Hail, the travelers!
Thank you to everyone who made this happen. To Dime and Vinnie Paul and their estates; Rex, Phil, Charlie and Zakk, and the entirety of the Pantera crew (particularly the gentleman who explained what he was putting away was a portable sauna; thank you, bud. I could not for the life of me figure out what that was, and it was driving me nuts!). Additional thanks to Lamb of God, whose performance I enjoyed far, far more than I felt I had room to express here –you will see me again if opportunity presents. I’m kinda pissed delays –mostly mine, for having to walk slowly—prevented me from seeing Child Bite, and I do, sincerely, apologize. Also, thanks to my wonderful girlfriend and crew, and my boys, Wes and Brian.
It was awesome, and I’m honored to have been able to been there. Thank you. I love you all.
Now this old punk is going to take 800mg of ibuprofen, plop my skinny ass in my recliner, and pretend not to fall asleep thinking about those times when I was still cool, and we’d be driving across the state in a rented cargo van we all chipped in for to do it all the fuck over again.
Which, if your situation permits, is probably a horrible idea, particularly if doing so impromptu, and you didn’t take tomorrow night off work.
I cannot recommend it strongly enough.
You do not see a Pantera show.
They force you to live it.
Compel you to live.
I recommend that, always, and to occasionally splurge on some hope.
Sometimes, it actually works out.
* * *
Thanks, Coop, for filling in for me this week!
* * *
The second of our two special livestreams to benefit the HWA’s Scholarship fund is now available for you to watch. My guests are three more living legends — Steve Rasnic Tem, Ellen Datlow, and Linda Addison. We discussed what has changed in publishing and horror fiction over the years... and what hasn't. It’s free to watch. Tune in here.
* * *
In case you missed it live last night, here are the 2023 Splatterpunk Award winners (in bold):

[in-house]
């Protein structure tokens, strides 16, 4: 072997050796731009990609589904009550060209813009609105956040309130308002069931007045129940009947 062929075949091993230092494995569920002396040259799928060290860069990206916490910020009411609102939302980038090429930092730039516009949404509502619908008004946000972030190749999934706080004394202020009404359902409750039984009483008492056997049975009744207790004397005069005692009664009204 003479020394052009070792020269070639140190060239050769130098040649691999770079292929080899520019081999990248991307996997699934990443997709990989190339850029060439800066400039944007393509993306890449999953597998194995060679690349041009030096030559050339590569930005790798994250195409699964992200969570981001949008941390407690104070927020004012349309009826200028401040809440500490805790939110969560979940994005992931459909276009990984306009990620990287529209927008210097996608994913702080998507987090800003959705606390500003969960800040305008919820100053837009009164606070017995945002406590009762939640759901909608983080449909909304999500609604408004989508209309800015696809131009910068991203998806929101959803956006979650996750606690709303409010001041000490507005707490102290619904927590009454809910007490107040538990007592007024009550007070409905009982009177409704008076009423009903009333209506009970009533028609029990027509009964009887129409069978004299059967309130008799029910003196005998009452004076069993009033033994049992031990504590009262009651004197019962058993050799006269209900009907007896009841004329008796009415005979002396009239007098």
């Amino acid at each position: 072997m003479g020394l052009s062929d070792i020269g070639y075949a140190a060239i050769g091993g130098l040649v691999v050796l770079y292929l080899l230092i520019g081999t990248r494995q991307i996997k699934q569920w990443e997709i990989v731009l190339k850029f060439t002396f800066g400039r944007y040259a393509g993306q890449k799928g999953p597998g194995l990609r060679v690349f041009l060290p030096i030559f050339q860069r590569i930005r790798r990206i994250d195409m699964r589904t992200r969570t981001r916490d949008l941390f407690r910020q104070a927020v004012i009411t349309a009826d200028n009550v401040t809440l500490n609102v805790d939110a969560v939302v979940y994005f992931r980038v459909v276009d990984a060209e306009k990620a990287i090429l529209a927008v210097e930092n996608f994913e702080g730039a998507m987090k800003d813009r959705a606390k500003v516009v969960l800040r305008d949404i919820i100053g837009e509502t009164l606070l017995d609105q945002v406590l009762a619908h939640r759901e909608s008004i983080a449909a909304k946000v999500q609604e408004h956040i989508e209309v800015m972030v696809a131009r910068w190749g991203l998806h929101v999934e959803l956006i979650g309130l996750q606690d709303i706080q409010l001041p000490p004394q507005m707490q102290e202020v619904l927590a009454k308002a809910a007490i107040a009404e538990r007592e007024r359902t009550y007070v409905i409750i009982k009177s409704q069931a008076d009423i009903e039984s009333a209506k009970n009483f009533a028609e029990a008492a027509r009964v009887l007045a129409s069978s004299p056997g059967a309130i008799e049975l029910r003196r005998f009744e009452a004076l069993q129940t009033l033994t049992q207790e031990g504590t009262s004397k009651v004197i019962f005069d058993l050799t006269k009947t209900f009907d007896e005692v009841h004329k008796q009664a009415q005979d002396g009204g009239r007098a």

-- Playground by Aron Beauregard (Independently Published)
-- The Television by Edward Lee (Madness Heart Press)
-- Faces of Beth by Carver Pike (Independently Published)
-- Last of the Ravagers by Bryan Smith (Thunderstorm Books / Death’s Head Press)
-- Mastodon by Steve Stred (Black Void Publishing)
-- Ex-Boogeyman (Slasher vs The Remake) by Kristopher Triana (Bad Dream Books / Thunderstorm Books)
-- Charcoal by Garrett Cook (Clash Books)
-- Grandpappy by Patrick C. Harrison III (Independently Published)
-- Mr. Tilling’s Basement by Edward Lee (Deadite Press)
-- #thighgap by Chandler Morrison (Cemetery Gates Media)
-- Plastic Monsters by Daniel J. Volpe (Independently Published)
BEST SHORT STORY
-- “Just Another Bloodbath at Camp Woe-Be-Gone” by R.J. Benetti (Independently Published)
-- “Of The Worm” by Ryan Harding (from Splatterpunk Zine issue 13)
-- “My Chopping List” by Stephen Kozeniewski (from Counting Bodies Like Sheep, The Evil Cookie Publishing)
-- “Gutted” by Bracken MacLeod (from Splatterpunk Zine issue 13)
-- “Jinx” by Bridgett Nelson (from A Bouquet of Viscera)
-- Always Listen To Her Hurt: Collected Works by Kenzie Jennings (Blistered Siren Press)
-- Mr. Tilling’s Basement and Other Stories by Edward Lee (Deadite Press)
-- Horrorsmut by Christine Morgan (The Evil Cookie Publishing)
-- A Bouquet of Viscera by Bridgett Nelson (Independently Published)
-- Pornography For the End of the World by Brendan Vidito (Weirdpunk Books)
-- Human Monsters edited by Sadie Hartmann and Ashley Sawyers (Dark Matter Ink)
-- Camp Slasher Lake, Volume 1 edited by D.W. Hitz and Candace Nola (Fedowar Press)
-- Counting Bodies Like Sheep edited by K. Trap Jones (The Evil Cookie Publishing)
-- Call Me Hoop edited by SC Mendes & Lucy Leitner, created by Drew Stepek (Blood Bound Books)
-- Czech Extreme edited by Lisa Lee Tone and Edward Lee (Madness Heart Press)